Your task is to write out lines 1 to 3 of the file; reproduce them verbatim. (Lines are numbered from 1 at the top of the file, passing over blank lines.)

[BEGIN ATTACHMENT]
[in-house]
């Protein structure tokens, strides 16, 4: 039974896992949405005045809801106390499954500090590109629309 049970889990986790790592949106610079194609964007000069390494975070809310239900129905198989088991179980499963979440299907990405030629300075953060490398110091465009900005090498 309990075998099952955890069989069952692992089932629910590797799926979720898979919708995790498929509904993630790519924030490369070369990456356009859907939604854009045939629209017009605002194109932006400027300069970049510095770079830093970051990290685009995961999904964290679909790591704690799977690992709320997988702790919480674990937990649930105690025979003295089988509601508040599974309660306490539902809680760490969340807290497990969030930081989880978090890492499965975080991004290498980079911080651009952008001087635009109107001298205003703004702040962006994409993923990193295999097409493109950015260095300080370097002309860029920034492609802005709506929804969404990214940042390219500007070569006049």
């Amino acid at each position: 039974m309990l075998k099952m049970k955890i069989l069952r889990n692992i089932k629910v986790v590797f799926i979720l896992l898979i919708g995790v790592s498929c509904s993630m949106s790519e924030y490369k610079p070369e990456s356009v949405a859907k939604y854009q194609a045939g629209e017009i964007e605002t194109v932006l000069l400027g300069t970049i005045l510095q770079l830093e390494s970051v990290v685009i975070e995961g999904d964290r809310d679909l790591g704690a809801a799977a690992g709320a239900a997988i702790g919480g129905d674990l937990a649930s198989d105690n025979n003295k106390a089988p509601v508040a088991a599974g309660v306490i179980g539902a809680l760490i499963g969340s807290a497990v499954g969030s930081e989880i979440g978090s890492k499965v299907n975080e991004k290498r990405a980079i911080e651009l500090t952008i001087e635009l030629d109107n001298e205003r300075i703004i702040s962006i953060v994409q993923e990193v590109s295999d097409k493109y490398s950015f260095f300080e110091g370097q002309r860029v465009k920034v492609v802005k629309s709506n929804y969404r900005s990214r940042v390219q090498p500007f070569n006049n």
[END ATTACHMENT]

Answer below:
[in-house]
């Protein structure tokens, strides 16, 4: 039974896992949405005045809801106390499954500090590109629309 049970889990986790790592949106610079194609964007000069390494975070809310239900129905198989088991179980499963979440299907990405030629300075953060490398110091465009900005090498 309990075998099952955890069989069952692992089932629910590797799926979720898979919708995790498929509904993630790519924030490369070369990456356009859907939604854009045939629209017009605002194109932006400027300069970049510095770079830093970051990290685009995961999904964290679909790591704690799977690992709320997988702790919480674990937990649930105690025979003295089988509601508040599974309660306490539902809680760490969340807290497990969030930081989880978090890492499965975080991004290498980079911080651009952008001087635009109107001298205003703004702040962006994409993923990193295999097409493109950015260095300080370097002309860029920034492609802005709506929804969404990214940042390219500007070569006049």
């Amino acid at each position: 039974m309990l075998k099952m049970k955890i069989l069952r889990n692992i089932k629910v986790v590797f799926i979720l896992l898979i919708g995790v790592s498929c509904s993630m949106s790519e924030y490369k610079p070369e990456s356009v949405a859907k939604y854009q194609a045939g629209e017009i964007e605002t194109v932006l000069l400027g300069t970049i005045l510095q770079l830093e390494s970051v990290v685009i975070e995961g999904d964290r809310d679909l790591g704690a809801a799977a690992g709320a239900a997988i702790g919480g129905d674990l937990a649930s198989d105690n025979n003295k106390a089988p509601v508040a088991a599974g309660v306490i179980g539902a809680l760490i499963g969340s807290a497990v499954g969030s930081e989880i979440g978090s890492k499965v299907n975080e991004k290498r990405a980079i911080e651009l500090t952008i001087e635009l030629d109107n001298e205003r300075i703004i702040s962006i953060v994409q993923e990193v590109s295999d097409k493109y490398s950015f260095f300080e110091g370097q002309r860029v465009k920034v492609v802005k629309s709506n929804y969404r900005s990214r940042v390219q090498p500007f070569n006049n």